Hugh Owen (educator)
Sir Hugh Owen (14 January 1804 – 20 November 1881) was a significant Welsh educator, one of the pioneers of higher education in Wales. He was the main founder of the University College of Wales at Aberystwyth.
Owen became involved in the British and Foreign School Society in London and in 1843 published an open letter to the people of Wales, advocating the need to establish British and Foreign schools in Wales. As a non-conformist he supported the idea of non-denominational day schools. In 1843 he was instrumental in the appointing of an agent for the British and Foreign schools Society in North Wales, and then in South Wales at a later date.
In 1846 Owen became honorary secretary of the Cambrian Educational Society and published another letter advocating the establishment of schools in Wales. His campaign led to the establishment of a number of schools, but highlighted another problem: a shortage of trained teachers. In 1856 he was one of the founder member of a movement to establish the Normal College at Bangor for teacher training. His vision included another teacher training college in South Wales, one specifically for women in Swansea and a university for Wales. In 1863 a committee was formed to raise the funds to establish a University for Wales in Aberystwyth. In 1867 the Committee were able to buy the old Castle Hotel cheaply and by 1872 the University opened. It was not financially stable and Hugh Owen retired in order to raise funds, to clear the debt, and secure the future of the University.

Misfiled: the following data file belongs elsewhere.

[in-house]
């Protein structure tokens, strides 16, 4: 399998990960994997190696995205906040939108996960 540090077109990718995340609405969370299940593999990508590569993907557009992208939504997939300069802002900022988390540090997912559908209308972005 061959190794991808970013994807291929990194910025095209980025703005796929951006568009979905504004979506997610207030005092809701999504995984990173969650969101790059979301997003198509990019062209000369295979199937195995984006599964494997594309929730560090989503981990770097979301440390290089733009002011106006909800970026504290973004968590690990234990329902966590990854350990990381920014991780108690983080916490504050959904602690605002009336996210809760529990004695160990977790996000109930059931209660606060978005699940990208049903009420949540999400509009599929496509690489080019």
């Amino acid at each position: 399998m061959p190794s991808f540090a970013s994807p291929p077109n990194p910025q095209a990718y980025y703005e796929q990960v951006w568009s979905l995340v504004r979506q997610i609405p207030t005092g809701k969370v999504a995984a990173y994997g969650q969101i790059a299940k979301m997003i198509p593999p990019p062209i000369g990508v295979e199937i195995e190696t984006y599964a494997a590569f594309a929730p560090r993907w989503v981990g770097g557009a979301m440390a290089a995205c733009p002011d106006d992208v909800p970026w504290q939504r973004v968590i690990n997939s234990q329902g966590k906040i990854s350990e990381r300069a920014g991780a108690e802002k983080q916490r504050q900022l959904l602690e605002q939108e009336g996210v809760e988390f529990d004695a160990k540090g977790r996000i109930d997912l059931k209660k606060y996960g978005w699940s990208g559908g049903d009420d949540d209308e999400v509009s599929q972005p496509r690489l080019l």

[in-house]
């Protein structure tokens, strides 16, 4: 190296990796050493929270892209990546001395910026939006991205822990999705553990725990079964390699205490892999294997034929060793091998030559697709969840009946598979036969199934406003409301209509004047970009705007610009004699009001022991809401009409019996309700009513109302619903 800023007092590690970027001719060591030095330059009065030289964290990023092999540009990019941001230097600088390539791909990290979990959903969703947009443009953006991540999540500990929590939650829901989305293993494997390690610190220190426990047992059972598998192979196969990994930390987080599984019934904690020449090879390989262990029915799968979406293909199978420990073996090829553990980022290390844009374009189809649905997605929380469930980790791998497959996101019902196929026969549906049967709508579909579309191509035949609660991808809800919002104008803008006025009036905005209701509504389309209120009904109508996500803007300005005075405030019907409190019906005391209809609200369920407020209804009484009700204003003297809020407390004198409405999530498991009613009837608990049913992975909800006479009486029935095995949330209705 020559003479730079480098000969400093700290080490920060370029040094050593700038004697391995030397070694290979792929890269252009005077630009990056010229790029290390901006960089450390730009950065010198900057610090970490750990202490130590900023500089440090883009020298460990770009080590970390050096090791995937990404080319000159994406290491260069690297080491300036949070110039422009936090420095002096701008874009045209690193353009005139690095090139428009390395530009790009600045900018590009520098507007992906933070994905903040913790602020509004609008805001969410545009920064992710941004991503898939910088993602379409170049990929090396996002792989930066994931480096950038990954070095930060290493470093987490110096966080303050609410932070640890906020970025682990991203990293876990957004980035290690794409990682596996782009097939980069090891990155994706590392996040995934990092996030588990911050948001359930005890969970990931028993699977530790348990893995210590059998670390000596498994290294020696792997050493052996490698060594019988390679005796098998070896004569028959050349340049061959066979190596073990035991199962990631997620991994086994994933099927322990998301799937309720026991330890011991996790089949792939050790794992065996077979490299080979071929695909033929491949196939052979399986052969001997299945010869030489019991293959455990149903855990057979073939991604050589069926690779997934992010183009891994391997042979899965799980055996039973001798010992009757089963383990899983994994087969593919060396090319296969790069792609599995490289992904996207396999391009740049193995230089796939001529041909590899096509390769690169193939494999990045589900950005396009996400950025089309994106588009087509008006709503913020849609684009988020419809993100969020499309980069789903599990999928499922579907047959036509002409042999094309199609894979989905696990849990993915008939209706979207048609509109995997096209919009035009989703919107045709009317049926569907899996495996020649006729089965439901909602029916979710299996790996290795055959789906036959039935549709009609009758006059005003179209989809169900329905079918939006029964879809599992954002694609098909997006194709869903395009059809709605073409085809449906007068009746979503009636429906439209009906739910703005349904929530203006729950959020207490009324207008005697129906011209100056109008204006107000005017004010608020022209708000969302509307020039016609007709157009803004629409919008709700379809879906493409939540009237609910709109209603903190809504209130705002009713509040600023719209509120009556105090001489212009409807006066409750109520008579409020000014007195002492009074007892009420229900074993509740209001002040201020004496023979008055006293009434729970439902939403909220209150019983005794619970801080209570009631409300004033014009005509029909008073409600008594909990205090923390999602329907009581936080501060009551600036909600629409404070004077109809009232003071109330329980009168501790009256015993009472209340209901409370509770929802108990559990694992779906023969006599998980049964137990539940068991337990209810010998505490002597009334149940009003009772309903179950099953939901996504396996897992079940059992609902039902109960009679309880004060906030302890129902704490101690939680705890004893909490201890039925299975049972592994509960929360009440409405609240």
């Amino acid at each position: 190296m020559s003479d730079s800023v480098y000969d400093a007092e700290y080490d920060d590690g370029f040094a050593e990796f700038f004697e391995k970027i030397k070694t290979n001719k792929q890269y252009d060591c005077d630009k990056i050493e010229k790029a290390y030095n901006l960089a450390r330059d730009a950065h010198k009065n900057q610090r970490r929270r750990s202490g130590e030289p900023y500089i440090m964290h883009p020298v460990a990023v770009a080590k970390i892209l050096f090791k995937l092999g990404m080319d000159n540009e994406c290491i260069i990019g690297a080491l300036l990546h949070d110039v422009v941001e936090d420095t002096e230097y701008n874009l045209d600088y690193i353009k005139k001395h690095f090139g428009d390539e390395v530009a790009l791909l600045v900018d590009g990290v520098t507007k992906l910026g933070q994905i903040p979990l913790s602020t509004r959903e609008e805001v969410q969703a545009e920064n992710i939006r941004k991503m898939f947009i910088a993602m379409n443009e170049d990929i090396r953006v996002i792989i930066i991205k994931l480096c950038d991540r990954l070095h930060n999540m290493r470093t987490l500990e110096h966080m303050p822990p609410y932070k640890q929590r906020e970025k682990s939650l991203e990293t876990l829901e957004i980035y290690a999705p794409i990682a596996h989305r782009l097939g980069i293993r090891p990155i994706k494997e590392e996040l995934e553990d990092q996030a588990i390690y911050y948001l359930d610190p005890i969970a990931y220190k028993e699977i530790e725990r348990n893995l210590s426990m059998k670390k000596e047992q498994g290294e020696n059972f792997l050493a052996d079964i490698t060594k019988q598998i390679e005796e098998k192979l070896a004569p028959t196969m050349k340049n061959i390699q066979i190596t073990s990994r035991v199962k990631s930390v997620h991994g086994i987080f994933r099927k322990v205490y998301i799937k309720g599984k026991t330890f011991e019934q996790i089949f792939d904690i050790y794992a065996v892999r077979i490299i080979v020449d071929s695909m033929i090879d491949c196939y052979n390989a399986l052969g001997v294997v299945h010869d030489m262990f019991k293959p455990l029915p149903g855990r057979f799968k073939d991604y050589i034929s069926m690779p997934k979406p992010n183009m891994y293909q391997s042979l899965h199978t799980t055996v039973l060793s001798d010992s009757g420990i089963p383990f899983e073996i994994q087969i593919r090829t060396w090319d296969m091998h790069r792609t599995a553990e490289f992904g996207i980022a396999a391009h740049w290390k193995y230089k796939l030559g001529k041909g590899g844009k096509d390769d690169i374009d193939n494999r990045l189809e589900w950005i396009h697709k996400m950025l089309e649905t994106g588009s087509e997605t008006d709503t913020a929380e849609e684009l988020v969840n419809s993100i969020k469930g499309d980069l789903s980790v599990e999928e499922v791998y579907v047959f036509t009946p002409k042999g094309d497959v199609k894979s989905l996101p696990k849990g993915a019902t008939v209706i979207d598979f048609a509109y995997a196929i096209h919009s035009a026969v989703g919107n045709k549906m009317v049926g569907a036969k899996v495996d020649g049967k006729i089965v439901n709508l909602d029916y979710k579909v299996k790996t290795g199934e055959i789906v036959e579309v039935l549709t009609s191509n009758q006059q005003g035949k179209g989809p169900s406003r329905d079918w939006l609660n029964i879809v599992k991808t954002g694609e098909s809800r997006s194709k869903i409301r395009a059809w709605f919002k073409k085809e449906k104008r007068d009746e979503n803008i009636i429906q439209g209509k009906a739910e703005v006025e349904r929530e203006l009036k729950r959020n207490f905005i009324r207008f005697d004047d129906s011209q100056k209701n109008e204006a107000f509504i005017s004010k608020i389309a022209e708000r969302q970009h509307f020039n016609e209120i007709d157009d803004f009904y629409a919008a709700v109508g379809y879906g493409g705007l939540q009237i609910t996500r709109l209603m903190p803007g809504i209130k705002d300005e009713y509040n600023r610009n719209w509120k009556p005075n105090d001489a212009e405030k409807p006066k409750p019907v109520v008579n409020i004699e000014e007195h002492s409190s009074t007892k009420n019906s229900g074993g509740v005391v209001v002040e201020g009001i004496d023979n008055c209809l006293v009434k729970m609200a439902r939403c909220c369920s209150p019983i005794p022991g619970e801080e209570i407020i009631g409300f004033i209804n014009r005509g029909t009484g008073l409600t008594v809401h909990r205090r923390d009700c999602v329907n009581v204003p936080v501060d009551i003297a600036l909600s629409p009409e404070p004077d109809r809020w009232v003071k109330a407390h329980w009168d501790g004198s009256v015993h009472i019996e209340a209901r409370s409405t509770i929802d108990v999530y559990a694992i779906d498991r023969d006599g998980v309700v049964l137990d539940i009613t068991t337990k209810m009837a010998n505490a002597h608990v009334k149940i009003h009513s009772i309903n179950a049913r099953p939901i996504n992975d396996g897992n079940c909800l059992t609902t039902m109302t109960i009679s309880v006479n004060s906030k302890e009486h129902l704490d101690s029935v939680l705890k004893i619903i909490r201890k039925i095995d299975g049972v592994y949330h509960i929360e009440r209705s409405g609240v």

Owen saw the need to improve the education in intermediate schools, so that there were suitably qualified entrants for the new University. At the National Eisteddfod in Caernarfon in 1880, he read a paper to members of the Society of Cymmrodorion on Intermediate Education in Ireland and Secondary Education in Wales. This eventually led to the passing of the Welsh Intermediate Education Act of 1889.
Owen was knighted in August 1881 but died 3 months later.